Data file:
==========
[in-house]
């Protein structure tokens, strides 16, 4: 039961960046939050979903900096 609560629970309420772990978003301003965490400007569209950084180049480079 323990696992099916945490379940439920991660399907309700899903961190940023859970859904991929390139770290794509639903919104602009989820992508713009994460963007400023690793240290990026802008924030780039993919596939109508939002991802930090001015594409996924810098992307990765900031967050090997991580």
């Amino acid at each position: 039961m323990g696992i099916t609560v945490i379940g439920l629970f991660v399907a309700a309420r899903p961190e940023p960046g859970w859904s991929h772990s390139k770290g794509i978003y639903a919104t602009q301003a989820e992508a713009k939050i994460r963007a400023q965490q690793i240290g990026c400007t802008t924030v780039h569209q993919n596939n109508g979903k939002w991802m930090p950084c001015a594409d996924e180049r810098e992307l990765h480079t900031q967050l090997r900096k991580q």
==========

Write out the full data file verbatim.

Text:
[in-house]
């Protein structure tokens, strides 16, 4: 039961960046939050979903900096 609560629970309420772990978003301003965490400007569209950084180049480079 323990696992099916945490379940439920991660399907309700899903961190940023859970859904991929390139770290794509639903919104602009989820992508713009994460963007400023690793240290990026802008924030780039993919596939109508939002991802930090001015594409996924810098992307990765900031967050090997991580």
């Amino acid at each position: 039961m323990g696992i099916t609560v945490i379940g439920l629970f991660v399907a309700a309420r899903p961190e940023p960046g859970w859904s991929h772990s390139k770290g794509i978003y639903a919104t602009q301003a989820e992508a713009k939050i994460r963007a400023q965490q690793i240290g990026c400007t802008t924030v780039h569209q993919n596939n109508g979903k939002w991802m930090p950084c001015a594409d996924e180049r810098e992307l990765h480079t900031q967050l090997r900096k991580q």